The Port of L.A. can’t keep up with traffic.

The Port of L.A. can’t keep up with traffic. Photo by Thomas Wasper

The first month of the year brought more of the same to the San Pedro Bay port complex: dozens of ships at anchorage waiting to be unloaded, increased terminal and on-street dwell times, and reduced staffing levels at local warehouses.
 
To deal with the surge in cargo, some shippers are now diverting traffic to less-congested ports on the West Coast.


“It’s not a popular decision — it’s very difficult one,” Port of Los Angeles Executive Director Gene Seroka said during a virtual press conference Feb. 17. “I am not an individual who wants to turn a pound of freight away from our ports, but we have to be realistic. With 62 ships at anchor, we’ve got to do something different.”


Diverting cargo will “allow us a little bit of time to dig out,” Seroka added. “We will do everything we can to make sure that this is temporary, but the American economy has to keep moving, and by stalling the progress of freight flow, it doesn’t do anybody good.”


In January, dockworkers and terminal operators at the Port of L.A. moved 835,513 twenty-foot equivalent units, or TEUs, of cargo, representing a 3.6% increase compared to January 2020.


“On the import side of our business, we moved more than 437,000 TEUs, a 5.5% jump over last January as American consumers have continued on their unprecedented buying surge that started last summer and hasn’t slowed yet,” Seroka said.

 
“Exports came in at a dismal 119,000 TEUs, a 19.5% decrease compared to last January, and exports continue to lag dropping 25 of the last 27 months here in Los Angeles. The primary causes continue to be American trade policy, China retaliatory tariffs and the value of the U.S. dollar making our goods more expensive to buy than from other countries,” he added.


The Port of Long Beach, meanwhile, recorded its busiest January as cargo volume jumped 21.9% to 764,006 TEUs. Imports increased 17.5% to 364,255 TEUs, and exports were up 7% to 116,254 TEUs.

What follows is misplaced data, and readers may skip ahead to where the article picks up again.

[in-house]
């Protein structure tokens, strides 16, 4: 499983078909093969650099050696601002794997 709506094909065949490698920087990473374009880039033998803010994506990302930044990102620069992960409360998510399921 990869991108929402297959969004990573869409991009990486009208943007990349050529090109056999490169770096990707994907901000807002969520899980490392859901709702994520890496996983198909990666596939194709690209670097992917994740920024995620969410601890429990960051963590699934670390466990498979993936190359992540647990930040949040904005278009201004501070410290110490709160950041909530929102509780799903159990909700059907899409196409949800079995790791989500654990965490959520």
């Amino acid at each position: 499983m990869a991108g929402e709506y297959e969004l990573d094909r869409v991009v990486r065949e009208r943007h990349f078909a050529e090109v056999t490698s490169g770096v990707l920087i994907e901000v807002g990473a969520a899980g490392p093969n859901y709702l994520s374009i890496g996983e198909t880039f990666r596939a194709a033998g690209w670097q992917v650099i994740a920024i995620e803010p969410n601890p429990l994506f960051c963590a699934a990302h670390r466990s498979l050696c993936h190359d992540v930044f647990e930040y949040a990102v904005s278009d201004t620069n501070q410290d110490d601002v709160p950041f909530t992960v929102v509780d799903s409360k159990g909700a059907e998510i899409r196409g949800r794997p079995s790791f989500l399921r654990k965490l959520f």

The volume of empty containers headed back overseas increased 34.6% to 270,221 TEUs.


“After the volatility with cargo volumes in 2020, we hope to see some stability and continued economic recovery over the next year as we remain focused on attracting business and building for the future,” 


Port of Long Beach Executive Director Mario Cordero said in a statement.

“We remain focused on the health and safety of our dockworkers as they continue to unload a record-breaking amount of cargo from a surge of container vessels calling at the Port,” he added.


Seroka also pushed for worker safety and vaccinations, stating that about 800 workers “are off the job out of 15,000 dockworkers due to Covid-related illness or otherwise being quarantined.”


It does not appear that the cargo surge will let up in the next couple months. The Port of Los Angeles anticipates its February cargo volume will be around 730,000 TEUs and 775,000 TEUs in March.

 
“The data forecasting tools that we use, and the industry context that we regularly speak with, are showing that the flow of cargo will continue strong into the second quarter of this year,” Seroka said.

 
“While there may be a slight break, we will see traditional cargo that is scheduled for year-end holidays starting to pick up again in August, but I don’t see us really taking a huge dip in cargo flow,” he added. “Online sales of the U.S. retailers have jumped from 10% to 20% now during the pandemic. So, what took 10 years to build up basically took 10 months to double, and we will continue to see that happening as well.”


Port of Long Beach officials said in a statement that “although activity typically slows down in February during overseas celebrations for the Lunar New Year, projections show that this month could be busier than usual as unscheduled container ship calls continue to make up for voyages that were canceled at the start of the Covid-19 pandemic in early 2020.”

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